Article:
He ended by quoting some venerable Chinese philosopher's advice to "plan for what is difficult while it is easy, do what is great while it is small."

Well, yes, point taken on the aphorism -- but that's exactly the philosophical tack I'm following here: identifying a cancerous piece of federal business and dissecting it while it is still an undivided cell. If this bill -- which is absolutely laden with hidden agendas -- metastasizes into actual law, Senate 1873 could further ruin an already devastated national health care system.

Sure, the bird influenza that has killed 62 Asians may mutate into easily contractible flu for humans. I acknowledge that. It may soon reach the United States. I acknowledge that. But my beef is the thematic hidden agenda in this dangerous Senate bill that is designed to protect wealthy corporate contributors from any consequences of money-motivated, irresponsible scientific research and development. The legal precedent would be ruinous and take decades to set right.

One thing the bill-backer friends of Big Pharma are trying to slip through with this legislation is a market exclusivity provision that would extend patents on hugely profitable drugs that are about to evolve into the category of cheaper generic medicines.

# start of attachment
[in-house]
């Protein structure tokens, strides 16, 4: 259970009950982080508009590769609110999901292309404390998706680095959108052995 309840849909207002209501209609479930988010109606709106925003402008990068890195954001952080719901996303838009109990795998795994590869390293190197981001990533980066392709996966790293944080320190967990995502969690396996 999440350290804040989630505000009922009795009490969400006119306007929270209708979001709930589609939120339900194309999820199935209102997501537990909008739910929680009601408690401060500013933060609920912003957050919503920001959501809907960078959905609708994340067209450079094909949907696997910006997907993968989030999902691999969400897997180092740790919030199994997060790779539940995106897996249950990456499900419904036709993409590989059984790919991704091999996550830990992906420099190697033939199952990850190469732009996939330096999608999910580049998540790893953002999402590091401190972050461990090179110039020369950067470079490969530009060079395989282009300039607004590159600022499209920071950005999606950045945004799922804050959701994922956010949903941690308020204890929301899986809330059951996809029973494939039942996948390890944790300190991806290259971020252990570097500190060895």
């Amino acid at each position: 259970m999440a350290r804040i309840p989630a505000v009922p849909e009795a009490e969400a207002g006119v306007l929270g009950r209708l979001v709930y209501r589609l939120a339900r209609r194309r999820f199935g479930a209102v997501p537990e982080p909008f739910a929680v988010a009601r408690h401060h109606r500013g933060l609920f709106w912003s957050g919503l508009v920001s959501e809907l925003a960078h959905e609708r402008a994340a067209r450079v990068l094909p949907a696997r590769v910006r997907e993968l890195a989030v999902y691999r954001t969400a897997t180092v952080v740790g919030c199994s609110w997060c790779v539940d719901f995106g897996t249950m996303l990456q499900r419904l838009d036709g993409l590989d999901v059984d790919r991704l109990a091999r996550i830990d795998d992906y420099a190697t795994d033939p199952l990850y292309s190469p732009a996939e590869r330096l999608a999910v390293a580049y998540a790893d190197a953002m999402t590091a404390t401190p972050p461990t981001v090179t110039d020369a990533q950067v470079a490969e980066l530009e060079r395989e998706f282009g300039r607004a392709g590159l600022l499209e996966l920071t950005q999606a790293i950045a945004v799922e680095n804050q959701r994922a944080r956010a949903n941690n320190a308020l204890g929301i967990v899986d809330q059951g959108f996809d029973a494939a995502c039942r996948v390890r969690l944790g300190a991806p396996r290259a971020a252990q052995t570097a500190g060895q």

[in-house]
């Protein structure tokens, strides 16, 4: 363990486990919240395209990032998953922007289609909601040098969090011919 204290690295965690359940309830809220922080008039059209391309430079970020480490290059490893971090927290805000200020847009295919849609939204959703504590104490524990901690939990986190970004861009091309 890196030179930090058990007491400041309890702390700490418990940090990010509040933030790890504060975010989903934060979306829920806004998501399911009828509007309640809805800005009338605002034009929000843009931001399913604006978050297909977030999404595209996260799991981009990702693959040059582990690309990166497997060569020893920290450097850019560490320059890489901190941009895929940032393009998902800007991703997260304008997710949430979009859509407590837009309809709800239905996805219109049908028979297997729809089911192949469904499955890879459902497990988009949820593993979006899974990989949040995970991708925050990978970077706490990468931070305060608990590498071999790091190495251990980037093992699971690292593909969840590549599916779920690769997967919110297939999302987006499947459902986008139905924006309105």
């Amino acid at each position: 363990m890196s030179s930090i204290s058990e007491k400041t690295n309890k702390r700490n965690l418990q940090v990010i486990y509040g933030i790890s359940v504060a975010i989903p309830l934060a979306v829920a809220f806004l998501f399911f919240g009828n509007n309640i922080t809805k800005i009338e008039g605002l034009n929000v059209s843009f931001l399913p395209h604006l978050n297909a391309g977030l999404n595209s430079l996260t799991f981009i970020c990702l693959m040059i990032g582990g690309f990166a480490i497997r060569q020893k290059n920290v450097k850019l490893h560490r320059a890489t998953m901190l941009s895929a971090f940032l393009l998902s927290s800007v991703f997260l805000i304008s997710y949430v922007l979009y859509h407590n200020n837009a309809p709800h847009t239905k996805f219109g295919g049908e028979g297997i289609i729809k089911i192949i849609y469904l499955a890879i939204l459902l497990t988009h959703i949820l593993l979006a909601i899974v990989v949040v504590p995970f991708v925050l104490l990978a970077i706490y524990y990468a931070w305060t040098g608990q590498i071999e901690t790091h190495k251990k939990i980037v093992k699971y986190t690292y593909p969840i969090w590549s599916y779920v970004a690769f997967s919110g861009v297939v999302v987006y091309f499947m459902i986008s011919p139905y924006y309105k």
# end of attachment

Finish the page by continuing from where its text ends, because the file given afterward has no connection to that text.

Further, it would prohibit federal drug buyers from contracting with generic medicine makers to save taxpayers billions of dollars -- a current admirable practice.

Further, it would allow federal health officials to purchase medicines, vaccines and other palliatives by simple fiat without taking bids.

Further, and most onerously, the bill would vastly broaden the definition of products eligible to be characterized as "countermeasures" to terrorism -- in other words, potentially classifying commonly purchased substances like ibuprofen and aspirin as terrorist-fighting devices.